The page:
|کد مقاله||کد نشریه||سال انتشار||مقاله انگلیسی||ترجمه فارسی||نسخه تمام متن|
|2648664||1139163||2014||12 صفحه PDF||ندارد||دانلود رایگان|
PurposeIn this prospective, longitudinal study, we extend our findings on persistent breast pain in patients (n = 398) following breast cancer surgery and evaluate the prevalence and characteristics of persistent pain in the arm/shoulder. In addition, differences in the severity of common symptoms and quality of life outcomes measured prior to surgery, among the arm pain classes, were evaluated.Methods and samplePatients were recruited from Breast Care Centers located in a Comprehensive Cancer Center, two public hospitals, and four community practices. Patients were assessed prior to and monthly for six months following breast cancer surgery.ResultsUsing growth mixture modeling, patients were classified into no (41.6%), mild (23.6%), and moderate (34.8%) arm pain classes based on ratings of worst arm/shoulder pain. Compared to the no pain class, patients in the moderate pain class were significantly younger, had a higher body mass index, and were more likely to report preoperative breast pain and swelling in the affected breast. In addition, patients in the moderate pain class reported higher levels of depression, anxiety, and sleep disturbance than the no pain class.ConclusionsFindings suggest that approximately 35% of women experience persistent levels of moderate arm/shoulder pain in the first six months following breast cancer surgery. Moderate arm/shoulder pain is associated with clinically meaningful decrements in functional status and quality of life.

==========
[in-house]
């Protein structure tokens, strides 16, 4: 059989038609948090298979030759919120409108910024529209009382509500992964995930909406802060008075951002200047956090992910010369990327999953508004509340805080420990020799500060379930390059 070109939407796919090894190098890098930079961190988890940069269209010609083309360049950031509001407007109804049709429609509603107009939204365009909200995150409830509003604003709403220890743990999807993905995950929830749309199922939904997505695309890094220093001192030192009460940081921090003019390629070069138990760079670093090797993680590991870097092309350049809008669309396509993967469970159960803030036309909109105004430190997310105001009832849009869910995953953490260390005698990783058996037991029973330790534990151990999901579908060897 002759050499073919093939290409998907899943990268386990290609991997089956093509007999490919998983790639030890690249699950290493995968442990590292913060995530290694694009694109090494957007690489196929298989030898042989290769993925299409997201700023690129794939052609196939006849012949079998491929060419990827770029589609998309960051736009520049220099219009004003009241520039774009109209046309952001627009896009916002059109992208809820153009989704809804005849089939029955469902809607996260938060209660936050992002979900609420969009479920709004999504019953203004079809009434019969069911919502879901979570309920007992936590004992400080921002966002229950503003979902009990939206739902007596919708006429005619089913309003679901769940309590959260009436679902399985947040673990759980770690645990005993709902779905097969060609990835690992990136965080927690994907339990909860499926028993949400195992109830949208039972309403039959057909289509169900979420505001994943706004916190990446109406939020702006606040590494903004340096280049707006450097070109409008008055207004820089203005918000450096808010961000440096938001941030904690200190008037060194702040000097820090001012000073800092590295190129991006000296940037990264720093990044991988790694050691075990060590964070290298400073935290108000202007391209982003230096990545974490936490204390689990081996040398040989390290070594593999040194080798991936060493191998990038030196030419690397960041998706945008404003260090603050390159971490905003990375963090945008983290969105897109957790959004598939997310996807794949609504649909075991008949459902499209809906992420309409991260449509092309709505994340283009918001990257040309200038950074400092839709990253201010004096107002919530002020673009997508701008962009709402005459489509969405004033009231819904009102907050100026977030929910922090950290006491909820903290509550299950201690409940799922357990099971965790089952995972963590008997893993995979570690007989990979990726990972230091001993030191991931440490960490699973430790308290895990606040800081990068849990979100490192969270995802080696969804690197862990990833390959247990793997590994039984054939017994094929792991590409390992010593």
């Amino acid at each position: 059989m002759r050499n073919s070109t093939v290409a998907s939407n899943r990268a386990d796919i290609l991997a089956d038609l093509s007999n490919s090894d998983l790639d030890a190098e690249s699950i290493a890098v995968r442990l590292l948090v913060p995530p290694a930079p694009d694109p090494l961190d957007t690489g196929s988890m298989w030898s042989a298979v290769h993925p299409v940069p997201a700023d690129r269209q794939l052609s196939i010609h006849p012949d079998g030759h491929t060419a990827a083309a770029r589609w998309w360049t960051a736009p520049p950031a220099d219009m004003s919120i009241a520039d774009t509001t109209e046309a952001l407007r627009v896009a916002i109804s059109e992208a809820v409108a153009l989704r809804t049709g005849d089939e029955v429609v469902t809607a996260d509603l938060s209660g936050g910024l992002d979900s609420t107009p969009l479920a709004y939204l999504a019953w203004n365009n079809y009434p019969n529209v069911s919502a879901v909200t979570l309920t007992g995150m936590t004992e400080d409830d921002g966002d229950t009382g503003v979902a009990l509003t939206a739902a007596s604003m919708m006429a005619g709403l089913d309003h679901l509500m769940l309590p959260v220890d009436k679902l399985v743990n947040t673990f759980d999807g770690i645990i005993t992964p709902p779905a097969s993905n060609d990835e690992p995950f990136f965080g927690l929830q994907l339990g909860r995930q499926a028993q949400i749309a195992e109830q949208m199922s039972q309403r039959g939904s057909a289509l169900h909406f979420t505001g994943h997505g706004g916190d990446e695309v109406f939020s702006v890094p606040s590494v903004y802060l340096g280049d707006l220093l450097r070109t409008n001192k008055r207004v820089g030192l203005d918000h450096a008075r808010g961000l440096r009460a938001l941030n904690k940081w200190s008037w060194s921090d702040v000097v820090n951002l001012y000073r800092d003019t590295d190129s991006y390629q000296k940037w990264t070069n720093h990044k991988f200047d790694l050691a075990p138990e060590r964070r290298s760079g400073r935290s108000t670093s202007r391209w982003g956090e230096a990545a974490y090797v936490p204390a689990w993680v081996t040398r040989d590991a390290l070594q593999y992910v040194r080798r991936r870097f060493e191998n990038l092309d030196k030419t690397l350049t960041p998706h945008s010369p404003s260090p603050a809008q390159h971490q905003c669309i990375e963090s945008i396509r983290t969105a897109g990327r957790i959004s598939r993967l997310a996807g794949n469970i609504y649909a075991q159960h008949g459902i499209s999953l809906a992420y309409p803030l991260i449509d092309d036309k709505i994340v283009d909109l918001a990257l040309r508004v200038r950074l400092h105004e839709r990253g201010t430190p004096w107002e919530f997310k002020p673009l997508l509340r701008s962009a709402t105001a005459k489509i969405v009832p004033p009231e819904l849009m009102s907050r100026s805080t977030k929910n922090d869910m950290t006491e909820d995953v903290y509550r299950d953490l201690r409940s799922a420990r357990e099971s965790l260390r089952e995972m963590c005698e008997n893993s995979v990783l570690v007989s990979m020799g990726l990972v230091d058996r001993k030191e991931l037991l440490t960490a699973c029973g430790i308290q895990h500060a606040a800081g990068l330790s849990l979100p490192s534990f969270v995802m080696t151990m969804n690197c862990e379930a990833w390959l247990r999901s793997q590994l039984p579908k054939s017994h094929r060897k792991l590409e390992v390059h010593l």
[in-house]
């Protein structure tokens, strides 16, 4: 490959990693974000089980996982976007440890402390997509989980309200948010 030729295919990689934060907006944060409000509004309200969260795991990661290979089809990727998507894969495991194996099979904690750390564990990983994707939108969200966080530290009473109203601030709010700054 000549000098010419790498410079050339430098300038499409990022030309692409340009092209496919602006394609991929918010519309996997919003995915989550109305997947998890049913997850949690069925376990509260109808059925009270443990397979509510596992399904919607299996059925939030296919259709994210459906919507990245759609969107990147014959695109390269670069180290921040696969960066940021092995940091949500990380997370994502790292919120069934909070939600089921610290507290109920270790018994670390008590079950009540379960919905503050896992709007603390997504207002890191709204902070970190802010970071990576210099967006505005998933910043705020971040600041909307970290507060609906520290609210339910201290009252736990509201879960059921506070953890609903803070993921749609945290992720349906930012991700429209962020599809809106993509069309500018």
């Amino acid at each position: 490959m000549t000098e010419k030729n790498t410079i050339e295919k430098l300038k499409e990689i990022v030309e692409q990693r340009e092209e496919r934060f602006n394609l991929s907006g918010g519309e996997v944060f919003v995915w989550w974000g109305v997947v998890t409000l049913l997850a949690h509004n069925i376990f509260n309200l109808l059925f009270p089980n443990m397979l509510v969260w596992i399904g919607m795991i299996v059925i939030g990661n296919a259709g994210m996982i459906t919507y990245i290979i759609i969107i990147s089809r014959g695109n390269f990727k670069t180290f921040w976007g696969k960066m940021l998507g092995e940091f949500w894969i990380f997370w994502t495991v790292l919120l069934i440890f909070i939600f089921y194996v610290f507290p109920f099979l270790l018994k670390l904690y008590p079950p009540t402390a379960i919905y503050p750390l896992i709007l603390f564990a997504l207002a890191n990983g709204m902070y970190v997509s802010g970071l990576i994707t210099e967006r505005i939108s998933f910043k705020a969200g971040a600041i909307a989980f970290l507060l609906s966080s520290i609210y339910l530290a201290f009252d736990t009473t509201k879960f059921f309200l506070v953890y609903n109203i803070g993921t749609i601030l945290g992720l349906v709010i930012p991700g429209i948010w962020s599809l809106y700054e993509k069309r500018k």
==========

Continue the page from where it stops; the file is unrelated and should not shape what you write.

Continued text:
Journal: European Journal of Oncology Nursing - Volume 18, Issue 3, June 2014, Pages 242–253